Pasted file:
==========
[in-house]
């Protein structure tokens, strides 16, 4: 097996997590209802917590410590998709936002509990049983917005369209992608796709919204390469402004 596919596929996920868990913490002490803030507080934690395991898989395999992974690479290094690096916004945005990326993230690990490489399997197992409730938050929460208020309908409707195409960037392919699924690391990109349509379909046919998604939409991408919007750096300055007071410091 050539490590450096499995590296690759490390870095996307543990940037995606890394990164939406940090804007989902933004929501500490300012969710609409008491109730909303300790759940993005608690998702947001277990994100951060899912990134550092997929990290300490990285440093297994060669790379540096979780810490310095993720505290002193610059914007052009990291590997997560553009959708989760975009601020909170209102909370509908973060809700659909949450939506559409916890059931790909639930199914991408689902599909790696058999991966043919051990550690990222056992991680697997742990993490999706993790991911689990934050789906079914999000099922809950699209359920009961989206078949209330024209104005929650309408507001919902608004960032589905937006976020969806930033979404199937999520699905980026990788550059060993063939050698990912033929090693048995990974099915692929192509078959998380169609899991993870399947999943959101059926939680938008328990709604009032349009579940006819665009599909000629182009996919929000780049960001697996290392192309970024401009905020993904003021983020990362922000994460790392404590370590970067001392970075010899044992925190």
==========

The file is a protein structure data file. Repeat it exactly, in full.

[in-house]
């Protein structure tokens, strides 16, 4: 097996997590209802917590410590998709936002509990049983917005369209992608796709919204390469402004 596919596929996920868990913490002490803030507080934690395991898989395999992974690479290094690096916004945005990326993230690990490489399997197992409730938050929460208020309908409707195409960037392919699924690391990109349509379909046919998604939409991408919007750096300055007071410091 050539490590450096499995590296690759490390870095996307543990940037995606890394990164939406940090804007989902933004929501500490300012969710609409008491109730909303300790759940993005608690998702947001277990994100951060899912990134550092997929990290300490990285440093297994060669790379540096979780810490310095993720505290002193610059914007052009990291590997997560553009959708989760975009601020909170209102909370509908973060809700659909949450939506559409916890059931790909639930199914991408689902599909790696058999991966043919051990550690990222056992991680697997742990993490999706993790991911689990934050789906079914999000099922809950699209359920009961989206078949209330024209104005929650309408507001919902608004960032589905937006976020969806930033979404199937999520699905980026990788550059060993063939050698990912033929090693048995990974099915692929192509078959998380169609899991993870399947999943959101059926939680938008328990709604009032349009579940006819665009599909000629182009996919929000780049960001697996290392192309970024401009905020993904003021983020990362922000994460790392404590370590970067001392970075010899044992925190």